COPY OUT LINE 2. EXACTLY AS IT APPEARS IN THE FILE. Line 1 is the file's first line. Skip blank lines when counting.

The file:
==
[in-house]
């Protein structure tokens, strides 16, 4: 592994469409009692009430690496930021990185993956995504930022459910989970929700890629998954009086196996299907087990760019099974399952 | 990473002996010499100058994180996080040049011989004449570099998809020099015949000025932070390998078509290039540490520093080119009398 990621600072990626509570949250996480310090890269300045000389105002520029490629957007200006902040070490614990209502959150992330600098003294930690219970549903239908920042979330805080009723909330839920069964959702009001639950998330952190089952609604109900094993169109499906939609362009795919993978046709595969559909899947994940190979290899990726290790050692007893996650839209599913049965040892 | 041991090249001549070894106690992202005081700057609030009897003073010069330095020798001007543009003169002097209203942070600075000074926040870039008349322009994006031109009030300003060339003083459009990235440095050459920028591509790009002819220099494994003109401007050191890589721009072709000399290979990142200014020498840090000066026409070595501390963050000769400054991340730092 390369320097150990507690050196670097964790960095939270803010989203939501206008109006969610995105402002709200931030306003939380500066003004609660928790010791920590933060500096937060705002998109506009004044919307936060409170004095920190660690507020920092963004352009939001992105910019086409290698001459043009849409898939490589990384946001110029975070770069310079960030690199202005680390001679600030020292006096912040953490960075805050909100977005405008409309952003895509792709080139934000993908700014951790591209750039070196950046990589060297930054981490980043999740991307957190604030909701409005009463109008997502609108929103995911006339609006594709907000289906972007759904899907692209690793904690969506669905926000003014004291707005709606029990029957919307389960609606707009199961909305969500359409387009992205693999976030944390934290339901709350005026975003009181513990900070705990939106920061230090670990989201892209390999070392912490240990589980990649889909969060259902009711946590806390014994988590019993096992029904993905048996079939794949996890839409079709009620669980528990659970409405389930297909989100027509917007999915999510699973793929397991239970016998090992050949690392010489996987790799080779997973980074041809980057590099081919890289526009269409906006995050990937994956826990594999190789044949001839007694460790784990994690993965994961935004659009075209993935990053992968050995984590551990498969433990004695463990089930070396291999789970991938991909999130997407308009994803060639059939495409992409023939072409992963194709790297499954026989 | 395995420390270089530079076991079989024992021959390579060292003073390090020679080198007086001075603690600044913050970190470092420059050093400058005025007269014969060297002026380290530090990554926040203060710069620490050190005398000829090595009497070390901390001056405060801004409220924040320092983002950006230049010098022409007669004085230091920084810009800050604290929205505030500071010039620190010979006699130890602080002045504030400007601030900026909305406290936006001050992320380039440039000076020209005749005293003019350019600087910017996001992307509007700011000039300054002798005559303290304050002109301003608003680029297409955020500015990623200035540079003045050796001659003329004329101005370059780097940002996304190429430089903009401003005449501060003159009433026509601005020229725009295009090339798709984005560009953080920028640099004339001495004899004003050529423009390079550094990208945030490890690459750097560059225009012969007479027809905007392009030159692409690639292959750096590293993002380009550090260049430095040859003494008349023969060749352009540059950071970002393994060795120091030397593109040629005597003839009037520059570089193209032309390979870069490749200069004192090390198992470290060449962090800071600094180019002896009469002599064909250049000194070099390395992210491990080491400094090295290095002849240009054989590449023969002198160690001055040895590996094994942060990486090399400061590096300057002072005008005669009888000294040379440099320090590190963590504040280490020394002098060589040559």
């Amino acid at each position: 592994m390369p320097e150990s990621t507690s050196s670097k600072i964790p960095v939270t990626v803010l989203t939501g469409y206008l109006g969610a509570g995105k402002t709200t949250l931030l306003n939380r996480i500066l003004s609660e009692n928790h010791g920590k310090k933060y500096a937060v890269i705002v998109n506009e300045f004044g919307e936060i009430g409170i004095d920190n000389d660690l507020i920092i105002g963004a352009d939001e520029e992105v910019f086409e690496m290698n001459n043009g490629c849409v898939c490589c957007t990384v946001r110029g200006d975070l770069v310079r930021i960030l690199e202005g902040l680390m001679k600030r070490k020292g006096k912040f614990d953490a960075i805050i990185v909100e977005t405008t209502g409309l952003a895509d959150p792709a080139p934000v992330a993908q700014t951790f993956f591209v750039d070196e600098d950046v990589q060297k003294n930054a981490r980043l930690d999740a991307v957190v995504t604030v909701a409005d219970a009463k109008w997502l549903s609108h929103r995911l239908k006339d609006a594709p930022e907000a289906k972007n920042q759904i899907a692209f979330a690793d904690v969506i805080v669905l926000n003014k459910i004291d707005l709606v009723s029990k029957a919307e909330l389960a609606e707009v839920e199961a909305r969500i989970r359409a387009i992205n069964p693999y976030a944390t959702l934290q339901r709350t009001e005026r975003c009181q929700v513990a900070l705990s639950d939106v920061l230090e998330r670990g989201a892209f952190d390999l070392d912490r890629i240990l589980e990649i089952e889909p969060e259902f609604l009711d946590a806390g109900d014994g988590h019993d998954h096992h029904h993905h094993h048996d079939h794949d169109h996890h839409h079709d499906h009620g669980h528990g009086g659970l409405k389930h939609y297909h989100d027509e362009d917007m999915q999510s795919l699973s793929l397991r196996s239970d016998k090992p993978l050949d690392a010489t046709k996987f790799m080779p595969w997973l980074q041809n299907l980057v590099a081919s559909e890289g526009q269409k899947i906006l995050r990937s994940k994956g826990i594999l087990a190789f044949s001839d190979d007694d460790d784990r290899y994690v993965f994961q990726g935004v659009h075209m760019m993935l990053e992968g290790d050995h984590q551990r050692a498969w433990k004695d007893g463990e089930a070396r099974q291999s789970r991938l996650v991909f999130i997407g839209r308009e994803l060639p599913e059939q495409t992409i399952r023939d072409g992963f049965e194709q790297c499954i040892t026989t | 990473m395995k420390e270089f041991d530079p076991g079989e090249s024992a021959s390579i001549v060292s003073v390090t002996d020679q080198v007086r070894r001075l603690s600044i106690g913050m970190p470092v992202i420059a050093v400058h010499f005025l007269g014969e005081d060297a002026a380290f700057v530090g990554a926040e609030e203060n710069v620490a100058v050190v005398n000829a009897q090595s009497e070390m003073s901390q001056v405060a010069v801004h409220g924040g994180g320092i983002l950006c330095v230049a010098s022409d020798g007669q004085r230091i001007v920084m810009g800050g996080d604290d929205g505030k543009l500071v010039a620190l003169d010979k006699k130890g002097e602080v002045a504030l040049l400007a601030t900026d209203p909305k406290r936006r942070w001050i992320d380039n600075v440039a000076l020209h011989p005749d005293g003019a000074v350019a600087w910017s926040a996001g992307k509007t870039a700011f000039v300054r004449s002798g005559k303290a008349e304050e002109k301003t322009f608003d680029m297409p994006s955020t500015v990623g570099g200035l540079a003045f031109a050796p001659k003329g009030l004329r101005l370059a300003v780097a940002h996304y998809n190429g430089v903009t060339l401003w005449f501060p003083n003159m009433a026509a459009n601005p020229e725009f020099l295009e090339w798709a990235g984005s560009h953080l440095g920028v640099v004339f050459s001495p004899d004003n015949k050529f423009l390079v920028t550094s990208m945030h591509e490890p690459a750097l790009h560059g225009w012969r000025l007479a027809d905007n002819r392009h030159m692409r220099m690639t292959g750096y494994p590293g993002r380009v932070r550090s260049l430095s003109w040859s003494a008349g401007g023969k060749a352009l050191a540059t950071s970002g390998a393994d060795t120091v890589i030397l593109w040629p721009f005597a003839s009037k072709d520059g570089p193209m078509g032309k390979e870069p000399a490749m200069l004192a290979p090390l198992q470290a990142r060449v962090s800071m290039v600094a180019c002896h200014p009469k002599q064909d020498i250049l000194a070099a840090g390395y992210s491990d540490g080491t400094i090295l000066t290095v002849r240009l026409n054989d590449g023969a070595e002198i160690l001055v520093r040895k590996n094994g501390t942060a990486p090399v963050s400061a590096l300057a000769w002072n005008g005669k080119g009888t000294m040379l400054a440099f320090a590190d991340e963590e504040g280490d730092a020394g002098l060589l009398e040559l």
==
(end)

């Protein structure tokens, strides 16, 4: 592994469409009692009430690496930021990185993956995504930022459910989970929700890629998954009086196996299907087990760019099974399952 | 990473002996010499100058994180996080040049011989004449570099998809020099015949000025932070390998078509290039540490520093080119009398 990621600072990626509570949250996480310090890269300045000389105002520029490629957007200006902040070490614990209502959150992330600098003294930690219970549903239908920042979330805080009723909330839920069964959702009001639950998330952190089952609604109900094993169109499906939609362009795919993978046709595969559909899947994940190979290899990726290790050692007893996650839209599913049965040892 | 041991090249001549070894106690992202005081700057609030009897003073010069330095020798001007543009003169002097209203942070600075000074926040870039008349322009994006031109009030300003060339003083459009990235440095050459920028591509790009002819220099494994003109401007050191890589721009072709000399290979990142200014020498840090000066026409070595501390963050000769400054991340730092 390369320097150990507690050196670097964790960095939270803010989203939501206008109006969610995105402002709200931030306003939380500066003004609660928790010791920590933060500096937060705002998109506009004044919307936060409170004095920190660690507020920092963004352009939001992105910019086409290698001459043009849409898939490589990384946001110029975070770069310079960030690199202005680390001679600030020292006096912040953490960075805050909100977005405008409309952003895509792709080139934000993908700014951790591209750039070196950046990589060297930054981490980043999740991307957190604030909701409005009463109008997502609108929103995911006339609006594709907000289906972007759904899907692209690793904690969506669905926000003014004291707005709606029990029957919307389960609606707009199961909305969500359409387009992205693999976030944390934290339901709350005026975003009181513990900070705990939106920061230090670990989201892209390999070392912490240990589980990649889909969060259902009711946590806390014994988590019993096992029904993905048996079939794949996890839409079709009620669980528990659970409405389930297909989100027509917007999915999510699973793929397991239970016998090992050949690392010489996987790799080779997973980074041809980057590099081919890289526009269409906006995050990937994956826990594999190789044949001839007694460790784990994690993965994961935004659009075209993935990053992968050995984590551990498969433990004695463990089930070396291999789970991938991909999130997407308009994803060639059939495409992409023939072409992963194709790297499954026989 | 395995420390270089530079076991079989024992021959390579060292003073390090020679080198007086001075603690600044913050970190470092420059050093400058005025007269014969060297002026380290530090990554926040203060710069620490050190005398000829090595009497070390901390001056405060801004409220924040320092983002950006230049010098022409007669004085230091920084810009800050604290929205505030500071010039620190010979006699130890602080002045504030400007601030900026909305406290936006001050992320380039440039000076020209005749005293003019350019600087910017996001992307509007700011000039300054002798005559303290304050002109301003608003680029297409955020500015990623200035540079003045050796001659003329004329101005370059780097940002996304190429430089903009401003005449501060003159009433026509601005020229725009295009090339798709984005560009953080920028640099004339001495004899004003050529423009390079550094990208945030490890690459750097560059225009012969007479027809905007392009030159692409690639292959750096590293993002380009550090260049430095040859003494008349023969060749352009540059950071970002393994060795120091030397593109040629005597003839009037520059570089193209032309390979870069490749200069004192090390198992470290060449962090800071600094180019002896009469002599064909250049000194070099390395992210491990080491400094090295290095002849240009054989590449023969002198160690001055040895590996094994942060990486090399400061590096300057002072005008005669009888000294040379440099320090590190963590504040280490020394002098060589040559």